The broad, long term goal of the project is to gain structural and mechanistic insights into the role of MgATP in nitrogenase catalysis. Nitrogenase is a complex metal-containing enzyme that catalyzes the conversion of nitrogen gas to ammonia. During nitrogenase catalysis, the iron protein and molybdenum-iron protein associate and dissociate in a manner resulting in the hydrolysis of two molecules of MgATP and the transfer of at least one electron to the MoFe protein. Multiple cycles of iron protein association and dissociation, MgATP hydrolysis, and electron transfer are required for the complete reduction of a single molecule of nitrogen to ammonia. There are a number of aspects of nitrogenase structure/function that are interesting areas of fundamental research. Nitrogenase can be considered an ideal model system for the study of the complex metal cluster mediated catalysis, electron transfer, complex metal cluster assembly, protein-protein interactions, and nucleotide dependent signal transduction. In addition, the involvement of MgATP in nitrogenase catalysis is similar to the role of nucleotides in a large class of nucleotide binding proteins that couple nucleotide binding and hydrolysis to protein conformational changes transduced within a macromolecular assembly. Members of the class include G proteins, Ras p21, RecA, elongation factor Tu, myosin, and transducin, making the role of MgATP binding and hydrolysis one of the most fascinating aspects of nitrogenase research. We have recently been able to determine the structure of a single deletion mutant of the nitrogenase Fe protein that provides a structural mimic of the MgATP bound state. The structural insights described in the preliminary results section of the proposal provide the firmest foundation described to date for generating hypotheses concerning MgATP dependent conformational change in the Fe protein and the initial component protein interactions that trigger MgATP hydrolysis. The proposed studies apply a combined approach involving structure determination by x-ray diffraction methods and site-specific amino acid substitution experiments to gain insights into nucleotide dependent conformational change, macromolecular complex formation, and the specific protein-protein interactions occurring upon complex formation that initiate MgATP hydrolysis in nitrogenase.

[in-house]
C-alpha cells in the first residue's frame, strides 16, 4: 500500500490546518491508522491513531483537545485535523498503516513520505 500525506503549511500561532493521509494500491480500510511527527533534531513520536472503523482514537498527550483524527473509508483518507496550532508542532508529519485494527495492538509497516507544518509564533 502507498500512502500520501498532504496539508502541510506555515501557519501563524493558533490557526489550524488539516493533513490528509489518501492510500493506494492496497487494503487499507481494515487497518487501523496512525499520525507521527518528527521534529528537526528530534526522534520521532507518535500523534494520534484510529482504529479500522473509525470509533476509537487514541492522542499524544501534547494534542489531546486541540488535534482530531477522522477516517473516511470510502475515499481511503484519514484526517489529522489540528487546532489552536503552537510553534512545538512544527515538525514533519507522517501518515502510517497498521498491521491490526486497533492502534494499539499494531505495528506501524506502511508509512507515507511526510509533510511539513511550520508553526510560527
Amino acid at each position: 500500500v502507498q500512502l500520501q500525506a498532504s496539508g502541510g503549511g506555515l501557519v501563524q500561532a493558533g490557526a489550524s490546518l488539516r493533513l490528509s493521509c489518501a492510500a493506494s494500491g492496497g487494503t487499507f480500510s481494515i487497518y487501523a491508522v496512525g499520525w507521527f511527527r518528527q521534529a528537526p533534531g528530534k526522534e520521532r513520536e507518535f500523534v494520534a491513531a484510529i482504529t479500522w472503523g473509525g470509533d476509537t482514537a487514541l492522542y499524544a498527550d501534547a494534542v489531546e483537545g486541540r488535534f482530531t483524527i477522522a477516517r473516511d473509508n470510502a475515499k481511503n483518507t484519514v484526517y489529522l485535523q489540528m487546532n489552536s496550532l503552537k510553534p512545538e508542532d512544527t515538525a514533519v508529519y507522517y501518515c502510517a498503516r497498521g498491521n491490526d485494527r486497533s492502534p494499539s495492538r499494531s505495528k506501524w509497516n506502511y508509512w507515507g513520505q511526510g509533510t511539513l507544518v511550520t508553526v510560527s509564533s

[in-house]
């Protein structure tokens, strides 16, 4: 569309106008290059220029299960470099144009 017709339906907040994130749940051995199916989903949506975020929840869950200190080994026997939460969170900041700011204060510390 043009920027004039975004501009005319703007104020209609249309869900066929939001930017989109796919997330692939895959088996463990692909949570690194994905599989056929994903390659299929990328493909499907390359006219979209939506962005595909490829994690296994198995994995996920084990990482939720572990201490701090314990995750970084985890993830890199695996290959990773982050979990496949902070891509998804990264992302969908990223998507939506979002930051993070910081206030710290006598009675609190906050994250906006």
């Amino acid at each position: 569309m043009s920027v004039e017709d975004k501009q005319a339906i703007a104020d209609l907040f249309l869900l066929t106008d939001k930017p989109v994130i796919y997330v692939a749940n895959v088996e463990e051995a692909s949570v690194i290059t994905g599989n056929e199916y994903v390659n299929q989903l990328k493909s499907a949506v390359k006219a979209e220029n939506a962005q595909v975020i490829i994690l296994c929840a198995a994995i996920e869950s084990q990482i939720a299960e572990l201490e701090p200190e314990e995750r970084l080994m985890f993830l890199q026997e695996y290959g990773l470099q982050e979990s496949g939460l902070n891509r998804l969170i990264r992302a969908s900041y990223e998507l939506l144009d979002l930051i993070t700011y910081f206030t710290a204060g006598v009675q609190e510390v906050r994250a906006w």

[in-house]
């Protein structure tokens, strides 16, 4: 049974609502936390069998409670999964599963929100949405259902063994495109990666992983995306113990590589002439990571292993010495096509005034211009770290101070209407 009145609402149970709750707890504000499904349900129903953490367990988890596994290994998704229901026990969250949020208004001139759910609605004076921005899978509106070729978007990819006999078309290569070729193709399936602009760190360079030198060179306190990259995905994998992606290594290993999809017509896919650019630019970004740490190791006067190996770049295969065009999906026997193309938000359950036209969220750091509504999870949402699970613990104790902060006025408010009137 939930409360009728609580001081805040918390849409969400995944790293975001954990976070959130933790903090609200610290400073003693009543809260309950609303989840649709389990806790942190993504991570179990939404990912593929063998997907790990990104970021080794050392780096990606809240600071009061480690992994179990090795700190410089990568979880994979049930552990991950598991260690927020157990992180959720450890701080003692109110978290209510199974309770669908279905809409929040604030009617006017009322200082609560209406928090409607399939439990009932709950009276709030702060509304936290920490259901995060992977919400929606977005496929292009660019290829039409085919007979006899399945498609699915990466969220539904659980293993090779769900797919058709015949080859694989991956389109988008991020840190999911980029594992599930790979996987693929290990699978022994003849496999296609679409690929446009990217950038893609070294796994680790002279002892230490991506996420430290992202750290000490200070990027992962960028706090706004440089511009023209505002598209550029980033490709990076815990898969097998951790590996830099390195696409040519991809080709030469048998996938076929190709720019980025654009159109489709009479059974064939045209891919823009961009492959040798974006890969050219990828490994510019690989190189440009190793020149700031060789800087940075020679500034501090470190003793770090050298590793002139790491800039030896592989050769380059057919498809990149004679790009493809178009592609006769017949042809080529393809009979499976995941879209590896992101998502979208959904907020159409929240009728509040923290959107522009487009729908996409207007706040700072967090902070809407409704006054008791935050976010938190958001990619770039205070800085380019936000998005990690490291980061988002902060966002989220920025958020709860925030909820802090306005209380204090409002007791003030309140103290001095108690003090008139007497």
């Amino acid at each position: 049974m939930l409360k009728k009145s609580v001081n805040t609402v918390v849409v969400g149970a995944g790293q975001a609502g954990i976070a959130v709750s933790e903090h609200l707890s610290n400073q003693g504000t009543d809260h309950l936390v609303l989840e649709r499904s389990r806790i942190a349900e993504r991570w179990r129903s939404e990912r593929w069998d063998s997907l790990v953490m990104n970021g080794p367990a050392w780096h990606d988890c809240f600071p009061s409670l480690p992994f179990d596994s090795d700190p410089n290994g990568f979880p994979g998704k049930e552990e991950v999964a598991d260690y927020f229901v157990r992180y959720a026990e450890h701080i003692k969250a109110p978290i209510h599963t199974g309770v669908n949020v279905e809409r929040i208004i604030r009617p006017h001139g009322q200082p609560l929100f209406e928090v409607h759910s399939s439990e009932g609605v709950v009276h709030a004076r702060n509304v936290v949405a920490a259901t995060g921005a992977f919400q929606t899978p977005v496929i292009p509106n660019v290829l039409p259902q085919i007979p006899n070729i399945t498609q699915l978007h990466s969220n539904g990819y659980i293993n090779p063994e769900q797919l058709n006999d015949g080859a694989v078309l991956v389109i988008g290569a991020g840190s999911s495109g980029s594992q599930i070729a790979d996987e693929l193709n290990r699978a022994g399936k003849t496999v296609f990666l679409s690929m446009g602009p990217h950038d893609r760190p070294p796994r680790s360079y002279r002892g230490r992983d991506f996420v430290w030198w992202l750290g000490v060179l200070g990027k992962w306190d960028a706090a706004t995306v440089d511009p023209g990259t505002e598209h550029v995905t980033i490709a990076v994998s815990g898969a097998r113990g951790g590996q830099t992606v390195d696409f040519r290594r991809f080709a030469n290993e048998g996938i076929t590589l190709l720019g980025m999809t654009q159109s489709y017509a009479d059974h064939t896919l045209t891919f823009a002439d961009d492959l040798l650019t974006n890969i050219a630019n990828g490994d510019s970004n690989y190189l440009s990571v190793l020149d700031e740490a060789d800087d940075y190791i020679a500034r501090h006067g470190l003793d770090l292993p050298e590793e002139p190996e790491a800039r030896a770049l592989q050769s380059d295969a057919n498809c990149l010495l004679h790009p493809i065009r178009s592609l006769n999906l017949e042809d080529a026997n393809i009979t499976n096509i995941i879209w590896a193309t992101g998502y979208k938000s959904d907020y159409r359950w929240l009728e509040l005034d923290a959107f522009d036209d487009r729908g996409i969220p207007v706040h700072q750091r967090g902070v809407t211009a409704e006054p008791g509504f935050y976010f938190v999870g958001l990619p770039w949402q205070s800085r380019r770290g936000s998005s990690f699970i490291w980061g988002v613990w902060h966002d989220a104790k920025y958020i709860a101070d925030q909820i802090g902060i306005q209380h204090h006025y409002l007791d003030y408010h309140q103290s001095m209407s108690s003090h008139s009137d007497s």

Personnel:

John Peters

Keywords:

Biochemistry